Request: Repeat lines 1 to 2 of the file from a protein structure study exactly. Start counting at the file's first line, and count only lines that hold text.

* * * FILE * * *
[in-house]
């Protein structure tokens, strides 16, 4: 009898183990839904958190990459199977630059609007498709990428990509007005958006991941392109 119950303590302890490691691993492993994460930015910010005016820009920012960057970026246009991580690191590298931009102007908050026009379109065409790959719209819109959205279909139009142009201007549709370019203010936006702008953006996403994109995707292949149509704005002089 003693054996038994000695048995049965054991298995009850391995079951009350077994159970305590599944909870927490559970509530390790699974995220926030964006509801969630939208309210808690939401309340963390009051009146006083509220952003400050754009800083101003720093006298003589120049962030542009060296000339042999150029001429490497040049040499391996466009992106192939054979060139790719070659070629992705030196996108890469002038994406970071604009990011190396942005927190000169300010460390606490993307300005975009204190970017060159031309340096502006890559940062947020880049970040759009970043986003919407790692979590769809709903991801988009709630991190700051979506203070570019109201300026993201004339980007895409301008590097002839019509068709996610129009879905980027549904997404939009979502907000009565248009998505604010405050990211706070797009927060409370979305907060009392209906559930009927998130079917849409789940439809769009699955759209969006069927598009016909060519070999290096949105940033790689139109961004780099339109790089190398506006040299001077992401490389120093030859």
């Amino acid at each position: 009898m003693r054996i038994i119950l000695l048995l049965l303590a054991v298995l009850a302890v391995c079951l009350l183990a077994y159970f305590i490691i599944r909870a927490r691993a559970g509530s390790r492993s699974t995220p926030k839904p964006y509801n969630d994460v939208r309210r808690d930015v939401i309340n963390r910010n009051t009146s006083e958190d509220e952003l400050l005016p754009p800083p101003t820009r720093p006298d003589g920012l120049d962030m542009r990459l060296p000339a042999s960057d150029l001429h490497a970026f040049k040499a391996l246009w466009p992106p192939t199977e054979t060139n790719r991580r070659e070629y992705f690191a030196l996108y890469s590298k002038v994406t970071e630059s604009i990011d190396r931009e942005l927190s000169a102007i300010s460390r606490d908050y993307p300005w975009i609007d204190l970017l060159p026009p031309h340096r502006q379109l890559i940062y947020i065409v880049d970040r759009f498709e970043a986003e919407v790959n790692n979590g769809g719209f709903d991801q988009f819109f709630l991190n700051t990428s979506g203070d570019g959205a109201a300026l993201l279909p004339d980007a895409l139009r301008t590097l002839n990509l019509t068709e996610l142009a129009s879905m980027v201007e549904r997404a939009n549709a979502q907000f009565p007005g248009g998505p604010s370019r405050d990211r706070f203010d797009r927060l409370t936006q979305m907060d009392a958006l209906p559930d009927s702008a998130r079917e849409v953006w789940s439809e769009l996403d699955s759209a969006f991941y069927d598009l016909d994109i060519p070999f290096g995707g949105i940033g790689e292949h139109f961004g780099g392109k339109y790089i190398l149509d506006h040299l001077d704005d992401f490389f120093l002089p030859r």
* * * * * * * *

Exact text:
[in-house]
């Protein structure tokens, strides 16, 4: 009898183990839904958190990459199977630059609007498709990428990509007005958006991941392109 119950303590302890490691691993492993994460930015910010005016820009920012960057970026246009991580690191590298931009102007908050026009379109065409790959719209819109959205279909139009142009201007549709370019203010936006702008953006996403994109995707292949149509704005002089 003693054996038994000695048995049965054991298995009850391995079951009350077994159970305590599944909870927490559970509530390790699974995220926030964006509801969630939208309210808690939401309340963390009051009146006083509220952003400050754009800083101003720093006298003589120049962030542009060296000339042999150029001429490497040049040499391996466009992106192939054979060139790719070659070629992705030196996108890469002038994406970071604009990011190396942005927190000169300010460390606490993307300005975009204190970017060159031309340096502006890559940062947020880049970040759009970043986003919407790692979590769809709903991801988009709630991190700051979506203070570019109201300026993201004339980007895409301008590097002839019509068709996610129009879905980027549904997404939009979502907000009565248009998505604010405050990211706070797009927060409370979305907060009392209906559930009927998130079917849409789940439809769009699955759209969006069927598009016909060519070999290096949105940033790689139109961004780099339109790089190398506006040299001077992401490389120093030859």